Of course, us musicians intentionally color our sound, but that's another story...;)
 

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One must be careful about making generalizations. Lets not turn this thread into a discussion of tube amplifiers, please - you may start another thread if you would like to discuss that subject further. Note than I don't use tube for my components, except that the Granite Audio tube CD player that I have been reviewing sounds - marvelous. And not because of any added tube distortion, but simply because across-the-board it simply reveals more natural detail and clarity than using the same player's non-tube analog output (the player was out for some time prior to the addition of the tube analog output option)

(the tube player on redbook CD bested SACD across the board in both my system and Don Hoglund's, of Granite Audio, system). Lets remember that other generalization previously used in this thread, that pro audio guys do not use "tweaks" - turns out that point can be somewhat argued or clarified, doesn't it?


Back to Pro Audio and Tweaks????? In both cases,

both the consumer user and the pro producer should consider the cost-performance benefits of spending the money on tweak accessories as well as just banking/investing the bucks or buying better components in the first place.


And here's a tube questions which fits into this thread - anyone aware of any recording studios that use any tube components in the chain? Come on, sure their are. I have some orchestral dual layer SACD/CD (I forget which one just now) which was originally recorded with tube equipment, I think it may be a Telarc, and frankly, it sounds as good as any disc in my system.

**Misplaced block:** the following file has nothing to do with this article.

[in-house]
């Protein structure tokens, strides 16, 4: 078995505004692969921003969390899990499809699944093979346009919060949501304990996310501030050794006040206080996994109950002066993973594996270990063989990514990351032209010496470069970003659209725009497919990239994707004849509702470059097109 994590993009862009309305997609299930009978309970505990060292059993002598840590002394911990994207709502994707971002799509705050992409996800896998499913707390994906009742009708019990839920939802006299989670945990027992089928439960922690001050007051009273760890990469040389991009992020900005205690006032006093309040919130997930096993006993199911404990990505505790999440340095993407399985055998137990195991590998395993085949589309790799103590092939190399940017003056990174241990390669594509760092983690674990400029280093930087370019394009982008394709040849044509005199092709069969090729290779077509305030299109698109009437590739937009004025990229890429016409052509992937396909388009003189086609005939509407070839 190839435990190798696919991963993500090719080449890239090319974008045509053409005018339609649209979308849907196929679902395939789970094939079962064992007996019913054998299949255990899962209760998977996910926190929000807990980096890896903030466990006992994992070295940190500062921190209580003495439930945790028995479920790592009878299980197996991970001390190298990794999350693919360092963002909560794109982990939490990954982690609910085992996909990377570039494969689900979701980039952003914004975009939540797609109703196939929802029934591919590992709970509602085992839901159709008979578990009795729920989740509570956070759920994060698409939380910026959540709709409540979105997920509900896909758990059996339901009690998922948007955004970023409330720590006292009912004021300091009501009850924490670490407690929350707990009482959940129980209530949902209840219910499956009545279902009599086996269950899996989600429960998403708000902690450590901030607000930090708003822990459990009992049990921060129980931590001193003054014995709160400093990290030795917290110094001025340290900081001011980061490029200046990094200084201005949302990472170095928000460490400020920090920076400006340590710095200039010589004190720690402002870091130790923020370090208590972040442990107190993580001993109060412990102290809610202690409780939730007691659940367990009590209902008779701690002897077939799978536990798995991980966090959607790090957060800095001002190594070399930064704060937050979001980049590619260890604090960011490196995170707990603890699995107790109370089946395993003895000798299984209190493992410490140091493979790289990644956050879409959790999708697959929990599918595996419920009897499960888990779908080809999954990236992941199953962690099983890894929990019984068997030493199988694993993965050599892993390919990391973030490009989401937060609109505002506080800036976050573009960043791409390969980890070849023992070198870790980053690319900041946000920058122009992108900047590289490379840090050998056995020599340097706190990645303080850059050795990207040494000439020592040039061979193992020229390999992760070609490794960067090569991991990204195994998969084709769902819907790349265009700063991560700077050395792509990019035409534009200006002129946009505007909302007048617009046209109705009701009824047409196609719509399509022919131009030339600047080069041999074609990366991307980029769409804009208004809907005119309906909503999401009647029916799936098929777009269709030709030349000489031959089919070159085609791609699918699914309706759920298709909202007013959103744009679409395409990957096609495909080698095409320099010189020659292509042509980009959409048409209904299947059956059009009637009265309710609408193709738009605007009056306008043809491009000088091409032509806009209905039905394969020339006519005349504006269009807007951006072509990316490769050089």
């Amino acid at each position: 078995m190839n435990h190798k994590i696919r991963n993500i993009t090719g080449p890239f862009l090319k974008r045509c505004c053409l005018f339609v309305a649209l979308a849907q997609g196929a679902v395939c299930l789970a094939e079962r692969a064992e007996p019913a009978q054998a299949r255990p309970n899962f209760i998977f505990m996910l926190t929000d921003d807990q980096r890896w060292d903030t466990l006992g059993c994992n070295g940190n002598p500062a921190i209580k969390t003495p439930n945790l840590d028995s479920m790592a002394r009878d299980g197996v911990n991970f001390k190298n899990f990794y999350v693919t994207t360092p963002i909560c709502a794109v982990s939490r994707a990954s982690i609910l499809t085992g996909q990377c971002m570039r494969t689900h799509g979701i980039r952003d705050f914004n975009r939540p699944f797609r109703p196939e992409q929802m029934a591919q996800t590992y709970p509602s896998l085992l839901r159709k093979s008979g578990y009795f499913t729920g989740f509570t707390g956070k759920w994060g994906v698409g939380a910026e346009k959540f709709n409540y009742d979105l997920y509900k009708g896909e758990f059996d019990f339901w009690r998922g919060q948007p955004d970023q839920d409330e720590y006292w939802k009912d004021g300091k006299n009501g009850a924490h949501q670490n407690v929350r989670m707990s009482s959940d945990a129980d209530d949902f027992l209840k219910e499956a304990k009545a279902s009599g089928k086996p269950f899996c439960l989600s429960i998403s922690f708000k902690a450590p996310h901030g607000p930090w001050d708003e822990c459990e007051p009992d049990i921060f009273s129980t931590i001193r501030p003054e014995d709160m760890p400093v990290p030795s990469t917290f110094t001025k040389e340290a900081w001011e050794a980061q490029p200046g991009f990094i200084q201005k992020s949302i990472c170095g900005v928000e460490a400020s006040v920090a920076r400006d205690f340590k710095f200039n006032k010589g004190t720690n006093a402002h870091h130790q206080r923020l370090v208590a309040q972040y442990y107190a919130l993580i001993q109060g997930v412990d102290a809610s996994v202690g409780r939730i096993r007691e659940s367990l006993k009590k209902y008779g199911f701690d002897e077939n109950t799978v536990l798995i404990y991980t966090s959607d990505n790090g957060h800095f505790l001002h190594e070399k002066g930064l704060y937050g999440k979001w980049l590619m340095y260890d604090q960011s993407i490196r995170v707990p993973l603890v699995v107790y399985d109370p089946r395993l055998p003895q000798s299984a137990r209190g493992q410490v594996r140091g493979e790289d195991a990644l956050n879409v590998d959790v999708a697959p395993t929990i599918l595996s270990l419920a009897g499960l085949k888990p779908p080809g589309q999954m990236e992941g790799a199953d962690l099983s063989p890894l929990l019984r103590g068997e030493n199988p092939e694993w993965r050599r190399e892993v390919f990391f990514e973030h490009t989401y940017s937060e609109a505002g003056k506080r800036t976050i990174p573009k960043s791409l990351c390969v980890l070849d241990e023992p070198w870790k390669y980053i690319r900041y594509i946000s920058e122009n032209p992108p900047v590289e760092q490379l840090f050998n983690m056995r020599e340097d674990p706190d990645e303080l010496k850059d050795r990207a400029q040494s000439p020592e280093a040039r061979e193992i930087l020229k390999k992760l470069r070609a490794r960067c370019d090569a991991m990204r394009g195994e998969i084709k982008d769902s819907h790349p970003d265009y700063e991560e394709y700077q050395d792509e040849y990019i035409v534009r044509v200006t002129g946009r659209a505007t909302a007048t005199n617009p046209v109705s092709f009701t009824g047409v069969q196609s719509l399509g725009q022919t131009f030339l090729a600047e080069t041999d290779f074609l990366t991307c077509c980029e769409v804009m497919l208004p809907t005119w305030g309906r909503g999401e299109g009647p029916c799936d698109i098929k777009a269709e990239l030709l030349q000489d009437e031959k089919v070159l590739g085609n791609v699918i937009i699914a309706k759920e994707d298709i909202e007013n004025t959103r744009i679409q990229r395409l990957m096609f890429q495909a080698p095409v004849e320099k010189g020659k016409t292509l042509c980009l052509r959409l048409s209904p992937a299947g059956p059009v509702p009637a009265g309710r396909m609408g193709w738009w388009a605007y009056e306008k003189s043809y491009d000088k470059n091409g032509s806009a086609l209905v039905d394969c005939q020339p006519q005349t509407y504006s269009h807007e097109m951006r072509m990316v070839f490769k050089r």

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AFAIK there are some studios using tube recorders. The prime examples are already mentioned MapleShade Records. Now, I would like to know any other recordings which sounds as "real" as those. The other is wonderful DCC Gold CDs. Ever compared Jethro Tull 'Aqualang' regular CD with DCC Gold? Night and Day. Sinatra Duets is another example. Coltrain "Training In" (mono!) 1957 recording remastered on tube reproducer sounds spooky real( we are not talking original recordings, but remasters done with tubes).

There are some other studios which use those huge tube recorders size of an SUV! And of course tons of musicians performing on electronic or amplified instruments (guitars, etc.) using tube amps in concerts.


I believe that tube studio recorders adding natural 'tube compression', therefore require much less 'processing'. Actually I am not big fan of tube equipment in home, but studio recordings done with tubes always sounded more 'natural' to my ear.


Again, just my opinion.
 

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The world-famous mastering engineer, Bernie Grundman from A&M records, was still using tube amps in his studio the last time I checked. Also Horowitz in LA and SRS in Beverly Hills drive their cutter heads and reel-to-reel tape machines with tube amps. Most recording studios have or use a computer program called "Pro Tools" to edit their master tapes. One of the sub-programs adds "the tube sound" to digital recordings that have never seen tubes.


Neutral? All the engineers I know talk about coloration all the time. All they talk about is how to color the master. They refer to the master as their canvas and everything else is colors. They have all sorts of different microphones that add desired color, different brands of master tape, digital vs. analog, different tape machines, different acoustic treatments, having all the musicians in one room vs. isolation chambers, the list goes on. That's all they do is color the sound.


Get Stereophile's Test CD 1 track 5. "Why Hi-Fi Experts Disagree" Microphone Comparison by Gordon Holt. Gordon tells a story and switches to some 20 different microphones every couple sentences. The sonic differences in the microphones is astounding. Which one is "accurate"? Which one has the least or no "coloration"? Engineers will drop $5,000.00 to $10,000.00 and more per microphone because it colors the sound so much. And a full recording session on a 48 track board might use 20 microphones or more. The drum set uses 5 to 9 mics. Piano takes at least 3 to 5. One for each singer and at least one for each additional instrument. Then room ambiance mics. 20 microphones each with it's own sound? Forget neutral.